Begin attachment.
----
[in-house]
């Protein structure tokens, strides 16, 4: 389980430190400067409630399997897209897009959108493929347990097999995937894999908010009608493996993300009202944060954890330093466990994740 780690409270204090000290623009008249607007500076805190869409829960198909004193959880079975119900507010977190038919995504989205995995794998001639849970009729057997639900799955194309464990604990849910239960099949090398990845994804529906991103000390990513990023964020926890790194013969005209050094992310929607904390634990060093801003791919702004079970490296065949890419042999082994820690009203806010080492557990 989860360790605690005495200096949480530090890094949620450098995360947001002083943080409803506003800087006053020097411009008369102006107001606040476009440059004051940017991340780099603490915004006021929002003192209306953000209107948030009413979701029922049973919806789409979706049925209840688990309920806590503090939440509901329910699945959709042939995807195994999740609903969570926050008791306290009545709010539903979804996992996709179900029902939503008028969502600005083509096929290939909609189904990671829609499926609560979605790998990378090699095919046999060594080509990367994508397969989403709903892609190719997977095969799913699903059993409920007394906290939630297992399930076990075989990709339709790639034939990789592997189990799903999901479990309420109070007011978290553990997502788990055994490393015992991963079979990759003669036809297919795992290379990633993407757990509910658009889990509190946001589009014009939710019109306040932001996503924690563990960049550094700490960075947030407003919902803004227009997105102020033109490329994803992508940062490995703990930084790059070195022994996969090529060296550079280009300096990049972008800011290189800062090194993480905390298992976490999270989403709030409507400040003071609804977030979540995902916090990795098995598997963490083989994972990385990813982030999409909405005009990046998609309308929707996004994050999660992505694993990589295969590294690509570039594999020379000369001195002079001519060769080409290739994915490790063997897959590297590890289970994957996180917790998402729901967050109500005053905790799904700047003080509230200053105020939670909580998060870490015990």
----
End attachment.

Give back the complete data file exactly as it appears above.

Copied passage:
[in-house]
């Protein structure tokens, strides 16, 4: 389980430190400067409630399997897209897009959108493929347990097999995937894999908010009608493996993300009202944060954890330093466990994740 780690409270204090000290623009008249607007500076805190869409829960198909004193959880079975119900507010977190038919995504989205995995794998001639849970009729057997639900799955194309464990604990849910239960099949090398990845994804529906991103000390990513990023964020926890790194013969005209050094992310929607904390634990060093801003791919702004079970490296065949890419042999082994820690009203806010080492557990 989860360790605690005495200096949480530090890094949620450098995360947001002083943080409803506003800087006053020097411009008369102006107001606040476009440059004051940017991340780099603490915004006021929002003192209306953000209107948030009413979701029922049973919806789409979706049925209840688990309920806590503090939440509901329910699945959709042939995807195994999740609903969570926050008791306290009545709010539903979804996992996709179900029902939503008028969502600005083509096929290939909609189904990671829609499926609560979605790998990378090699095919046999060594080509990367994508397969989403709903892609190719997977095969799913699903059993409920007394906290939630297992399930076990075989990709339709790639034939990789592997189990799903999901479990309420109070007011978290553990997502788990055994490393015992991963079979990759003669036809297919795992290379990633993407757990509910658009889990509190946001589009014009939710019109306040932001996503924690563990960049550094700490960075947030407003919902803004227009997105102020033109490329994803992508940062490995703990930084790059070195022994996969090529060296550079280009300096990049972008800011290189800062090194993480905390298992976490999270989403709030409507400040003071609804977030979540995902916090990795098995598997963490083989994972990385990813982030999409909405005009990046998609309308929707996004994050999660992505694993990589295969590294690509570039594999020379000369001195002079001519060769080409290739994915490790063997897959590297590890289970994957996180917790998402729901967050109500005053905790799904700047003080509230200053105020939670909580998060870490015990």